This writ does not lie against an attorney or officer of the court unless sued with an unprivileged person; neither does it lie against a prisoner in the actual custody of the marshal. It is the only mode of proceeding against peers, (3 M. & S. 88,) corporations or hundredors on the statutes of hue and cry, &c., (Tyre, 11. Barnes, 415,) or for the purpose of outlawing the defendant.
One advantage of proceeding by this writ is, that if a writ of error be brought for delay, it must be brought direct into parliament, instead of first into the exchequer-chamber and from thence into parliament. 1 Sid. 424.
Where the demand exceeds 40l. a fine is payable to the king on these writs by way of composition for the liberty of suing in his court, which fine is estimated according to the amount of the demand, paying 6s. 8d. for every hundred marks, or 10s. for every 100l. Tyre, 58, G. R. H. 6 W. & M. R. B. Tidd, 8th ed. 101.—Chitty.
[(e) ] Finch, L. 257.
[(f) ] Append. No. III. 1.
[(g) ] Append. No. II. 1.
[(h) ] Finch, L. 189, 252.
[(i) ] Stiernbook de juri Goth. l. 3, c. 7.
[(k) ] Mod. Un. Hist. xxii. 45.
[(l) ]Jan. Angl. l. 2, 9.
[(m) ] Spelman of the Terms.
[(n) ] C. 3, de temporibus et diebus pacis.
[(o) ] C. 3, 8.
[(p) ] C. 53.
[(q) ] See page 59.
[(r) ]Temp. Hen. III. passim.
[5 ] Michaelmas and Hilary are fixed terms, and invariably begin on the same day every year; but Easter and Trinity are movable, their commencement being regulated by the Feast of Easter. Hilary and Trinity are called issuable terms, being the terms after which the judges go their circuits for the trial of causes wherein issues have been previously joined.—Chitty.
[6 ] Easter term has five return-days, the rest four. These are called general or common return-days; all the others are particular or special return-days.—Chitty.
[(s) ] C. 5. 108.
[(t) ] Registr. 19. Salk. 627. 6 Mod. 250.
[(u) ] 1 Jon. 156. Swann & Broome, B. R. Mich. 5 Geo. III. et in Dom. Proc. 1766.
[7 ] At the present day, no essoign is allowed in any personal action whatever, even though the defendant be a peer or member of parliament. See 2 Term R. 16. 16 East [Editor: illegible character] (a.)—Chitty.
[8 ] But the appearance need not be entered until eight days after the quarto die post. 3 Bar. & Cres. 110.—Chitty.
[(v) ] Feud. l. 2, t. 22.
[(w) ]De Mor. Germ. c. 11.
[(x) ] Stiernhook de jure Goth. l. 1, c. 6.
[(y) ] See 1 Bulstr. 35.
[9 ] Michaelmas Term always begins on the 6th of November and ends on the 28th of the same month. Hilary Term always begins on the 23d of January and ends on the 12th of February,—unless either of those four days falls on a Sunday, and then the term begins or ends on the day following. Easter Term begins always on the Wednesday fortnight after Easter Sunday, and ends on the Monday three weeks afterwards. Trinity Term begins always on the Friday after Trinity Sunday, and ends on the Wednesday fortnight after it begins. 1 Cromp. Prac. 1. Tidd, 8th ed. 101, 102.—Christian.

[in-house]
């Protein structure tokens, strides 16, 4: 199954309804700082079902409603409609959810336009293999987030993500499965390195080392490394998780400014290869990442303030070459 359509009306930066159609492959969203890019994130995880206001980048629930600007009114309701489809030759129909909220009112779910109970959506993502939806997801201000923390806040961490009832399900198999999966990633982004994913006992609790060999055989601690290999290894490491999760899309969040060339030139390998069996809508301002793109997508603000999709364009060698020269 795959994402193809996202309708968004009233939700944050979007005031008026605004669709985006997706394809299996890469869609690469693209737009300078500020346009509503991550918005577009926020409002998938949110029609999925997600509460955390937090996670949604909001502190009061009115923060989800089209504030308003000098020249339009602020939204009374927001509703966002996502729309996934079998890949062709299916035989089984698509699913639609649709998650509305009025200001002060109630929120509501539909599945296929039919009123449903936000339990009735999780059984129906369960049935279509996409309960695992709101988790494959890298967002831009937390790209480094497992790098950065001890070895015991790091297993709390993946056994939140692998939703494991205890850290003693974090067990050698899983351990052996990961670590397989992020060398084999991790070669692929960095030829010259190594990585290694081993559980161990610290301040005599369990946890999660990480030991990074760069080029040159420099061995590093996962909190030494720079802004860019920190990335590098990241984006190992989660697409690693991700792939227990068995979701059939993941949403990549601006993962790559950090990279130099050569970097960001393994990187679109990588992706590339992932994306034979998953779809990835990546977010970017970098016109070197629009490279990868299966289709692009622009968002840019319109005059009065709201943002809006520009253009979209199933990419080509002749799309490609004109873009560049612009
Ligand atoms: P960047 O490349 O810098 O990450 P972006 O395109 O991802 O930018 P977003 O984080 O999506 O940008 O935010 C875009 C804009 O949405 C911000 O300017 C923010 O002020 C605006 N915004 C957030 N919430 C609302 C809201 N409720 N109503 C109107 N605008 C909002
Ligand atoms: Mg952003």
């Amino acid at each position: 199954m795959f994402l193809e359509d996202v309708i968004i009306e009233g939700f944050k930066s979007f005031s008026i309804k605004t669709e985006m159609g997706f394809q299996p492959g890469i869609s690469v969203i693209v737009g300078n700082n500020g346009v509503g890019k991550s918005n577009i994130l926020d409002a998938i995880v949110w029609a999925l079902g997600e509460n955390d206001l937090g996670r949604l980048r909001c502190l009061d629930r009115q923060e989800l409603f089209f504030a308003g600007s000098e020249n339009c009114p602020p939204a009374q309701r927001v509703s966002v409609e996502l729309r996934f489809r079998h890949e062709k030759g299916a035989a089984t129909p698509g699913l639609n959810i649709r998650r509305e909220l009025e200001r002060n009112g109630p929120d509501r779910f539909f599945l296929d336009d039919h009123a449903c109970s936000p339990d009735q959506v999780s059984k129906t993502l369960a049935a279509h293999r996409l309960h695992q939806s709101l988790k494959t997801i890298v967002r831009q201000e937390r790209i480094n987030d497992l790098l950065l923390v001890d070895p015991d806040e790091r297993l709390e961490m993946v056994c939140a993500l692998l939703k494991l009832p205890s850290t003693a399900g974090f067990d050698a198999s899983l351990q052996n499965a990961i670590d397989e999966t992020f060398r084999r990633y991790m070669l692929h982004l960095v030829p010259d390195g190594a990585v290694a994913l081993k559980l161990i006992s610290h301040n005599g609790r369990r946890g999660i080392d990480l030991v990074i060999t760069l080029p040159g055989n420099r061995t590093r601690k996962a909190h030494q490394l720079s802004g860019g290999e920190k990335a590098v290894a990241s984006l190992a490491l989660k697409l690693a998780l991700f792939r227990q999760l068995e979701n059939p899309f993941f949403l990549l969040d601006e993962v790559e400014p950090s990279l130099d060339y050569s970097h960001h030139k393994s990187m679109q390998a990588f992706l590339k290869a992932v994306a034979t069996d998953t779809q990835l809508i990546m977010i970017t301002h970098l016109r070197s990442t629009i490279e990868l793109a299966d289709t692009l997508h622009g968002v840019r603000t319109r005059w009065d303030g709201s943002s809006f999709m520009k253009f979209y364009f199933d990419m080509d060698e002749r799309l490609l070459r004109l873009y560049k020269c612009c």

By the 11 Geo. IV. and 1 W. IV. c. 70, s. 6, amended by 1 W. IV. sess. 2, c. 3, s. 2, it is enacted that Hilary Term shall begin on the 11th and end on the 31st day of January; Easter Term shall begin on the 15th day of April and end on the 8th day of May; Trinity Term shall begin on the 22d day of May and end on the 12th day of June; and Michaelmas Term shall begin on the 2d and end on the 25th day of November; so that there is now no uncertainty in this matter.—Stewart.
[(z) ] See Spelman on the Terms, ch. 17. Note, that if the Feast of St John the Baptist, or midsummer-day, falls on the morrow of Corpus Christi day, (as it did ad 1614, 1608, and 1709, and will again ad 1791,) Trinity full term then commences, and the courts sit on that day, though in other years it is no juridical day. Yet in 1702, 1713, and 1724, when midsummer-day fell upon what was regularly the last day of the term, the courts did not then sit, but it was regarded like a Sunday, and the term was prolonged to the twenty-fifth of June, Rot. C. B. Bunb. 176.
[10 ] But these rules are now altered, and the whole law on this subject much simplified, by the statute 11 Geo. IV., and 1 W. IV. c. 70, s. 6, by which it is enacted that the first essoign or general return-day, for every term, shall be the fourth day before the day of the commencement of the term, both days being included in the computation; the second essoign day shall be the fifth day of the term; the third shall be the fifteenth day of the term,—the first day of the term being already included in the computation.
Until lately, matters of law were disposed of in the courts during term,—only the judges, indeed, in their chambers exercise an ancillary jurisdiction; but their orders are not acts of the court, and if disobeyed can only be enforced by turning them into rules of court, and then obtaining an attachment, which can only be had during term. It is true that great part of the vacation is occupied in the trial of causes at the sittings and assizes; but these trials are not supposed to take place before the court, but before the individual judge who tries them. In consequence, however, of the press of business during term, the courts have now received the power of appointing sittings in banc, to be held during the vacation. 1 & 2 Vict. c. 32.—Stewart.
But essoigns have been practically abolished, (Price is. Hayes, 1 Dowl. 448;) and the sittings of the courts are now exclusively on the days of the term, or on such days after term as may be fixed for sittings in banco.—Kerr.